April 8, 2016 Radio Commentary

Choose: DOS, DOD, Both or Neither

Radio Commentary, 90.7, 91.7 New Life FM, April 8, 2016 – By Sue Ella Deadwyler

I’m always puzzled when a “Day of Silence” (DOS) is observed in public schools … and SOME private schools, as well. The DOS that began as a tiny protest 20 years ago has become a nation-wide promotion of homosexuality, commonly represented by the letters LGBT, meaning lesbian, gay, bisexual, and transsexual. Recently, activists added QQIA to expand the definition to include queer (their word), questioning, intersex, and allies of alternate lifestyles.

The DOS is an annual effort to mainstream alternate lifestyles to students and educators during an, otherwise, regular school day. This year it’s scheduled for Friday April 15th, as a time for participating students and teachers to openly demonstrate support for homosexuality and all its variations. The school’s Gay Straight Alliance (GSA) usually sponsors the project. Does your child’s school have a GSA club? Will the DOS be observed in your child’s school?

If so, please remind the principal that a DOS violates a specific Georgia law that authorizes only one minute of silence PER DAY for student meditation. But the LGBTQQIA promotion silences participating students and teachers for an entire day.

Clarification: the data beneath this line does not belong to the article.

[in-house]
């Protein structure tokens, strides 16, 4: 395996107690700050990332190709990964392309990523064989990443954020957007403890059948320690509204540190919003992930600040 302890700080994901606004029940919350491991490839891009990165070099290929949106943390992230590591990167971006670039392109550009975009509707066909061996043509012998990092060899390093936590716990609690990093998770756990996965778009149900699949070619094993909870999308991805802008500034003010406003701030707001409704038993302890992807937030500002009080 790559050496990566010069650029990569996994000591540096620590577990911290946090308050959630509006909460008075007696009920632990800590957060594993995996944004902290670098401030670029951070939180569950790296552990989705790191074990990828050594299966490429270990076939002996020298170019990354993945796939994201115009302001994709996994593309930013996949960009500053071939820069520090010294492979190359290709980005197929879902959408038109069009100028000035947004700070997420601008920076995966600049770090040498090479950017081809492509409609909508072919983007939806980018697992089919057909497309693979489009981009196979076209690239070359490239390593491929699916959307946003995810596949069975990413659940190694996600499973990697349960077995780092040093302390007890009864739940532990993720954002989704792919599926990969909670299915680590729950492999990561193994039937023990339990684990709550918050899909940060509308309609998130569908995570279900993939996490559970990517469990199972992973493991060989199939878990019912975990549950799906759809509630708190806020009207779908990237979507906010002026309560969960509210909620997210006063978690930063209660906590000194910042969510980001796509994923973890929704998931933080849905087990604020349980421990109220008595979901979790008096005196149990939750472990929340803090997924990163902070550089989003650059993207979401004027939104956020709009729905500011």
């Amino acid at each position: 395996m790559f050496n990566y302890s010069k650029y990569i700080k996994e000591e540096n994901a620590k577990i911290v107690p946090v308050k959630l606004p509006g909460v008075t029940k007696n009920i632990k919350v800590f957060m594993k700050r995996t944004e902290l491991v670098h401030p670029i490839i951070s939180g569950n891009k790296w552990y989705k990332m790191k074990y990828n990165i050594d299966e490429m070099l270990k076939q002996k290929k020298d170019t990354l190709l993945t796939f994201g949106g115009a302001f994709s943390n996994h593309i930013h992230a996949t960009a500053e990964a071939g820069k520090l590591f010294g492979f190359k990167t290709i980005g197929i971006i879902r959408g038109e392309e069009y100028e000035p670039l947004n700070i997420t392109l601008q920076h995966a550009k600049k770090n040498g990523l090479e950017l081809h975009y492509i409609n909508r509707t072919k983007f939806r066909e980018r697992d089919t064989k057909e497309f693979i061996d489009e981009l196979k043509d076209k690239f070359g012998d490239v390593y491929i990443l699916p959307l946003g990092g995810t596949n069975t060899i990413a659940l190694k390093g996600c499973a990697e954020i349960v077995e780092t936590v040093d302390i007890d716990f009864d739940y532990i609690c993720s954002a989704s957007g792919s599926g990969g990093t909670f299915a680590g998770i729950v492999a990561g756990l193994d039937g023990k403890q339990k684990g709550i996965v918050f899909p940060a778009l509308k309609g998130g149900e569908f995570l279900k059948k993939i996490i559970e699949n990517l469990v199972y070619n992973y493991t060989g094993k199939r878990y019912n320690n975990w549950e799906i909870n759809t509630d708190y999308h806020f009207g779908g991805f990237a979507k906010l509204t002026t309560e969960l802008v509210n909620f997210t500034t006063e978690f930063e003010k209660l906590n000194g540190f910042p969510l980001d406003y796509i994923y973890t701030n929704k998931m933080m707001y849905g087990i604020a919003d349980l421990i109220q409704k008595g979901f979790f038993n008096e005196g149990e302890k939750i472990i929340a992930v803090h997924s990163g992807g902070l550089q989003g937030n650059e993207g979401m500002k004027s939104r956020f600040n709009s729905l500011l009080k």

The goal of LGBT activists was summed-up on a tee-shirt distributed by GSA clubs at a “Coming-Out Day” party in 2011. On the tee-shirt were these commands: Change attitudes; change behaviors; change directions; change lives; change policies; be an ally; be the change. The current cultural confusion indicates their overwhelming success in reaching those goals.To counteract the DOS, Focus on the Family’s Government and Public Policy Department introduced a new initiative in 2012 – the Day of Dialogue (DOD), scheduled this year for April 14th, the day before the DOS occurs. So, students can participate in the DOD on Thursday and stay home on the DOS Friday.

The DOD helps high school and college students respond in a loving and Christ-centered way when hot-button LGBT topics like homosexuality, bullying and gender identity are discussed. The DOD website provides “Get the Conversation Started” tools – downloadable cards for distribution at school, posters to hang, designs for tee-shirts, and tips for a successful DOD event … all online and all free-of-charge.

The DOS started in a college in 1996, then, moved into high schools. Now it’s creeping into middle schools. Speak with your principal about the DOS and ask that the school endorse a DOD for other students, including Christians, to express THEIR preferences. For Georgia Insight I’m Sue Ella Deadwyler, your Capitol correspondent.